Webster Student Interns for Congresswoman Cori Bush, Finds Renewed Passion for Public Service
October 04, 2022
Webster University Political Science major Fahima Band Ali spent June and July interning in the United States Capitol for the office of U.S. Rep. Cori Bush. The first-generation immigrant and first-generation college student described the experience as “unbelievable” for both her and her family.
“My ancestors could have never believed that I would be on the Hill,” Band Ali said.
Band Ali, who immigrated to the U.S. from Afghanistan with her family in January 2017, was one of nine congressional fellows chosen from across the country to receive full funding and room and board from the Islamic Scholarship Foundation, an organization with the mission to “amplify American Muslim representation in media and government to improve public policy and public opinion.”
Band Ali and her colleagues, including five more students from the partnering Muslim Public Service Network, lived and worked together in Washington D.C. with the goal of coming together and getting to know each other better across their ideological differences. Throughout their working hours, the fellows took on a broad spectrum of legislative work during what would become one of the busiest – and in many ways most unique – summers in recent Capitol history.
“At Congresswoman Cori Bush’s office, I researched different bills, wrote letters and much more,” Band Ali explained.
She had the opportunity to research House Resolution 194 – apologizing for the enslavement and racial segregation of African Americans, and wrote letters to the Biden Administration on topics that included abortion rights, the Uvalde, Texas shooting, gas prices and the climate crisis.
Band Ali was also one of more than 200 congressional staffers who sent a letter to Democratic leadership in the House and Senate demanding they close the deal on a climate and clean energy package. She attended the Jan. 6 Committee hearings, helped Congresswoman Bush with a press conference on Amazon unionization, and attended the Roe v. Wade protest where Bush and her fellow democratic representatives and “Squad” members – Alexandria Ocasio-Cortez, D - N.Y., Ilhan Omar, D - Minn., Ayanna Pressley, D - Mass. and Rashida Tlaib, D - Mich. – were arrested by the Capitol Police.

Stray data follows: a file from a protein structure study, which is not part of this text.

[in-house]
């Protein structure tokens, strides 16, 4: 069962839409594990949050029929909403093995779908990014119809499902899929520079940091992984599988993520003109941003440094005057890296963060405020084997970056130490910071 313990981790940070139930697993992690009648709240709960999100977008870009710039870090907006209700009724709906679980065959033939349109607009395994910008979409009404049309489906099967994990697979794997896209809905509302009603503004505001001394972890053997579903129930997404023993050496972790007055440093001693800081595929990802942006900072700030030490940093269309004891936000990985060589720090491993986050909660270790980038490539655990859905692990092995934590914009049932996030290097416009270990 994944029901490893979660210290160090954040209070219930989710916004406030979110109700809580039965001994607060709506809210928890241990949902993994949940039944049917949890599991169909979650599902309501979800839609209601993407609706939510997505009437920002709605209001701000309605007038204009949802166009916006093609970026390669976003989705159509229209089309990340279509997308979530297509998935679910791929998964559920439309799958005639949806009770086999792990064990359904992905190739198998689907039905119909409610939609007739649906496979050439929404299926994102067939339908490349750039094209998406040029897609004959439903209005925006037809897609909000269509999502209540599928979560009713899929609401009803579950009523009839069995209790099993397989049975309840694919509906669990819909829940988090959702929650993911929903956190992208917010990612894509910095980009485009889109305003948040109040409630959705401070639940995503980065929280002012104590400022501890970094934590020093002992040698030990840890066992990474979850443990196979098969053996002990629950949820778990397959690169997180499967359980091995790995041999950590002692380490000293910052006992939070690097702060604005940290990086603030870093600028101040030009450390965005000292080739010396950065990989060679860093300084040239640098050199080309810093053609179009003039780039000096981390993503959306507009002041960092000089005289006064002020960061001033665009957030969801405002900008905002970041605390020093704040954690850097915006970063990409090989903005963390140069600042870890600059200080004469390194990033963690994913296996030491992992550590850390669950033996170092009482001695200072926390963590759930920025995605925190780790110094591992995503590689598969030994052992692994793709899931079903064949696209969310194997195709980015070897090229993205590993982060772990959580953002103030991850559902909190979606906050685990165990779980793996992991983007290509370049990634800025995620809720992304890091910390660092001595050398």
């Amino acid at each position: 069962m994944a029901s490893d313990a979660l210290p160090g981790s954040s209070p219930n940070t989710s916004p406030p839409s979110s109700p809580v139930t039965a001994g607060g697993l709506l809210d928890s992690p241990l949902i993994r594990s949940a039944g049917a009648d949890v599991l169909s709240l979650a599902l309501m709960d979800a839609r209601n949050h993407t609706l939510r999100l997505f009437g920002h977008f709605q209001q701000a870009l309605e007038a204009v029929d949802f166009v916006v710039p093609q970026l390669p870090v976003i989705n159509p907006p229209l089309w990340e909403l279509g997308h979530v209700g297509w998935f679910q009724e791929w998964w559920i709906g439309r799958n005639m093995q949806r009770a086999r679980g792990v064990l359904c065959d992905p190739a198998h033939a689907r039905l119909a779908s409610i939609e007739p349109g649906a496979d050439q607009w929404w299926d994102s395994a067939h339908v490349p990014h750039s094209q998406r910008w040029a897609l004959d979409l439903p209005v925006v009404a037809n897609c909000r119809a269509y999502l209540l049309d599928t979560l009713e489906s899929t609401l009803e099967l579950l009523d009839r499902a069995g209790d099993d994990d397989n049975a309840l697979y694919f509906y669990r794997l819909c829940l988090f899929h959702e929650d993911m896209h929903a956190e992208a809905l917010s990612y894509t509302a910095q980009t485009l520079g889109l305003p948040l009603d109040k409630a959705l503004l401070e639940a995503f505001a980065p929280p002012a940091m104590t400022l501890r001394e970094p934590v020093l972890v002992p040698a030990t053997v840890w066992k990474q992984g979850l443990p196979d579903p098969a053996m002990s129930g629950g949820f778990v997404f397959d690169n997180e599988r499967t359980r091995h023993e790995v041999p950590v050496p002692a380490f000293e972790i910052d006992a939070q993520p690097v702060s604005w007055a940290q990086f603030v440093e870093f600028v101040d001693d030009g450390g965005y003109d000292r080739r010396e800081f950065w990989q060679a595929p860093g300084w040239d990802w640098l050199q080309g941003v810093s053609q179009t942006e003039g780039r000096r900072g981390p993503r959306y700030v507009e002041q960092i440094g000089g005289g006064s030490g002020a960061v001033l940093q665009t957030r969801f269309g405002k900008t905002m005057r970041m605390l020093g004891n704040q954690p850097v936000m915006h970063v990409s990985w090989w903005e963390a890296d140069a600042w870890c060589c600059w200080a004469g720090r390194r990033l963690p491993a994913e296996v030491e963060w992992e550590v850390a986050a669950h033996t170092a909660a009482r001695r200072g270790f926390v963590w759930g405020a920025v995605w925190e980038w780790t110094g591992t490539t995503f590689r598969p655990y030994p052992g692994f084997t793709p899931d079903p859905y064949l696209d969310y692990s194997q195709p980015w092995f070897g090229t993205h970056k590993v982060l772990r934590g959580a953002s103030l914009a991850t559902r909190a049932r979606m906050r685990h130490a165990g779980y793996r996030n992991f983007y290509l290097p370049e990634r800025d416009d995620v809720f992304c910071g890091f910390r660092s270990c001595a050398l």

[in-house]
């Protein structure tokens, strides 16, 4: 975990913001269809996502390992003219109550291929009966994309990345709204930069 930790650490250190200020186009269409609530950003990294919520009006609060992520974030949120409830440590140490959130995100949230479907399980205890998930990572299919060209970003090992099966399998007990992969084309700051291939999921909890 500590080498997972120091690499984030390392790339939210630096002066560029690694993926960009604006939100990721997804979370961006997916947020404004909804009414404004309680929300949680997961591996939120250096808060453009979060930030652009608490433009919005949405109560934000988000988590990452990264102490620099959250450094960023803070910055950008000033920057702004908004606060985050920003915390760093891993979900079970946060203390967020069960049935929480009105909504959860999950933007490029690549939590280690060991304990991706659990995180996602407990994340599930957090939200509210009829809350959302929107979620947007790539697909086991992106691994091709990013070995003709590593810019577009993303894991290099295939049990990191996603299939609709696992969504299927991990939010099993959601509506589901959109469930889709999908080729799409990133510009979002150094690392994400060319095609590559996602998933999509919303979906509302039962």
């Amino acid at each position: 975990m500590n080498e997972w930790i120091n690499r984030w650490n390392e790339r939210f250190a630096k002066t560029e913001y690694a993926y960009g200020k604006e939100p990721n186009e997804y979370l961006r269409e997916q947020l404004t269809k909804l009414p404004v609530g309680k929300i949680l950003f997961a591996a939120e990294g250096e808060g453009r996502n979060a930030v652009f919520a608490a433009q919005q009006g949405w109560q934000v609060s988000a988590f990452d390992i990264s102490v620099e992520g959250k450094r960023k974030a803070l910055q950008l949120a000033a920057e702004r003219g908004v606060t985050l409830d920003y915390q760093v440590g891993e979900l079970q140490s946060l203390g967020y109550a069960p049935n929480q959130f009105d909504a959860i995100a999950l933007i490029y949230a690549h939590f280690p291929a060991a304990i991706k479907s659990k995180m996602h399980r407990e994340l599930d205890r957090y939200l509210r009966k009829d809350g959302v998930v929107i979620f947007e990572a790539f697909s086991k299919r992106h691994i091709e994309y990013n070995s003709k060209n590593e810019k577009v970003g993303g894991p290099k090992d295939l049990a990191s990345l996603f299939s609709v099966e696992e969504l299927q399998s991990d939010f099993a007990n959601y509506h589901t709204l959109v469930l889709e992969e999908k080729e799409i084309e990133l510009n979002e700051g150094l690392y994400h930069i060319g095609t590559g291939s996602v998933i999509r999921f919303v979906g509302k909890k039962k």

Such a summer, full of so many national and international crises, as well as the division rife in Washington and around the nation, might have taken the wind out of the average undergrad’s sails. Not so for Band Ali, who said she felt more driven than ever given the ultimate learning experience.
“I felt empowered and capable to be on Capitol Hill interacting with Missouri constituents, attending press conferences, meeting policymakers, joining different protests about issues important to me and helping the congresswoman in different ways,” Band Ali said.
She acknowledged that not that long ago, all of those experiences were things she couldn’t really imagine.
“I was interested in public service and politics when I was in fifth grade,” she said, “but even as a child, I knew I could not pursue my dream in a country like Afghanistan because women were discouraged from entering politics.”
Her move to the U.S. – and her Capitol Hill experience with Bush specifically – changed everything.
“It was personally beautiful for me,” she said. “Honestly, from 2017 to 2020, I felt like an out-of-place immigrant who was helpless and not welcome in this country. Then I went to Capitol Hill.”
A place where, as it turned out, a lot can still change in a summer.
Band Ali called the experience a good reminder of “the American Dream.”
“I feel hopeful and enthusiastic,” she said. “We still have a democratic system where people have power over politics. Change can start with ourselves.”